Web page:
November 01, 1986

State Secrets and Good Works

With so many of Adelaide’s theatre companies resting between engagements my bulletin this time is focused less on what is past or passing and more on what is to come – in particular, for the State Theatre Company in 1987.

When I interviewed John Gaden for last month’s CentreStage Australia, the 1987 season was still under embargo and thus the State secrets enthusiastically outlined by Gaden had to stay under the hat.

By the time this goes to press, the lids will be off and, one hopes, some hats raised to Gaden and his company for a season drawn from the classic repertoire, including some new Australian works and several others recently road-tested in Sydney and overseas.

Whether this brew will appeal to the notoriously pernickity palates of Adelaide remains to be seen – as Gaden has said: “Next year’s season is anything but safe, but what it has going for it is an enormous amount of life.”

State will kick off with Much Ado About Nothing, to be followed later in the year by The Winter’s Tale. “Having decided to do The Winter’s Tale,” Gaden notes, ” it seemed to me that Much Ado was the one to balance it because although it is a much earlier play -written in 1598 – compared to The Winter’s Tale in 1611 – it deals with very much the same area, only it is relentlessly treated as a comedy. It has its dark moments, very dark , but there is nothing like the character of Leontes in The Winters Tale who, in being overtaken by the force of emotion, destroys a whole world- and it is out of the ashes that something regenerates.”

Much Ado and The Winters Tale will both be directed by John Gaden and mark the return of Gale Edwards as Associate Director, following her successful collaboration with Gaden on Stoppard’s The Real Thing earlier this year. With Much Ado, Ken Wilby and Mark Thompson , State’s resident designers, will combine forces for costumes and set and John Comeadow will light the lamps. No details yet for The Winter’s Tale except that Gaden will play Leontes- a performance to look forward to.

1987 will see four Australian works, three of them new plays. The first is Shepherd on the Rocks, the latest from Patrick White, who celebrates his 75th birthday during the premiere season. Once again Neil Armfield will direct along the White lines, and Gaden will take the lead as the Rev. Danny Shepherd , whose love passeth understanding, and the notice of his flock , as he spirits away from his parish in Budgiwank, NSW to the stations of Kings Cross in all their mortifications.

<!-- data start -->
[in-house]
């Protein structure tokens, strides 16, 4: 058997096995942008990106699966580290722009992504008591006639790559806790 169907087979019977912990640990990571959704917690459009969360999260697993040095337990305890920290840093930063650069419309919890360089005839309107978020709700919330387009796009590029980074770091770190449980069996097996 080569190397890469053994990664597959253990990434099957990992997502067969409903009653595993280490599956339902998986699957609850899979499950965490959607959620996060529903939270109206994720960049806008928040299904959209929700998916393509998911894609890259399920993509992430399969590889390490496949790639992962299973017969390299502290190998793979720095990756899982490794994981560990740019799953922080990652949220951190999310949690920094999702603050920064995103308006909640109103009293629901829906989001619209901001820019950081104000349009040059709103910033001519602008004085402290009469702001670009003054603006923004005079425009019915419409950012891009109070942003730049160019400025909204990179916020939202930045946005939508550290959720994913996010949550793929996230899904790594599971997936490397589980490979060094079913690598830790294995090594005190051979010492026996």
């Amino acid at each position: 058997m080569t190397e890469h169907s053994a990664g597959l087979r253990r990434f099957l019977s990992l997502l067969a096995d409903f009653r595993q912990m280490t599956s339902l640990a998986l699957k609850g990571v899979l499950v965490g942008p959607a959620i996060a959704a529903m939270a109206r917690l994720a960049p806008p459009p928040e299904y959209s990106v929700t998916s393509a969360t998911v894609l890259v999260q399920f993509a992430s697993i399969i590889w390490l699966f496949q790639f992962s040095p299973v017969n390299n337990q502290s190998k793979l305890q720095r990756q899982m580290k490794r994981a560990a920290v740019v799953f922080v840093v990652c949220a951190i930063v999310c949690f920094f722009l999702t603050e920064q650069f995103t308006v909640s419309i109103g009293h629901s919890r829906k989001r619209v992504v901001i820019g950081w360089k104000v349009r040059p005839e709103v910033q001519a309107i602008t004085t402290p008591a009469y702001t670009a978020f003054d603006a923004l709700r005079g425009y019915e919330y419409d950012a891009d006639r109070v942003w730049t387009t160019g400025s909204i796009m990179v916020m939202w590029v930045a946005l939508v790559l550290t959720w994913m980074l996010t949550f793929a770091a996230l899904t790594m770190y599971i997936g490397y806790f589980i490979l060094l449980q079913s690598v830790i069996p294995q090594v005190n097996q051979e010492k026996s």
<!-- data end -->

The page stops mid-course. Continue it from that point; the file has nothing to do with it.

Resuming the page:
Theatre wizard , David Williamson’s Emerald City will be coming up the yellow brick road from Sydney in a fully imported STC production, directed by Richard Wherrett, designed by Laurence Eastwood and Terry Ryan and including a cast distinguished by John Bell , Ruth Cracknell and Robyn Nevin. With all that in one show, State should be over the rainbow – pot of gold-wise.

In order to rationalise rehearsal costs, the premiere of David Malouf’s first play, Blood Relations is now a co-production with the Sydney Theatre Company directed by Jim Sharman, with sets by Tim Ferrier and costumes by Ross Wallace. The play concerns an assortment of odd customers drawn towards Willy McGregor, a business magnate who lives in seclusion on an island off the NW coast.

A brace of theatrical favourites follow; the first, Albee’s Who’s Afraid of Virginia Woolf the Broadway hit of 1962. It is probably one of the great literary ironies that the play characterised Woolf’s writings in the popular mind as being close encounters of the verbally abusive kind which is, in fact, all a very far cry from Mrs Dalloway and Lily Briscoe. It will be interesting to see how George and Martha’s trivial but damaging pursuits appear 25 years on . Lindy Davies leads as Martha, other details unavailable.

Christopher Hampton’s adaptation of Les Liaisons Dangereuses, from the novel by Laclos, did rather bien last year for the RSC at Stratford-upon-Avon, and so State will be hoping that le snickersnack plotting and le decadence will make for theatrical dash in the Playhouse as well.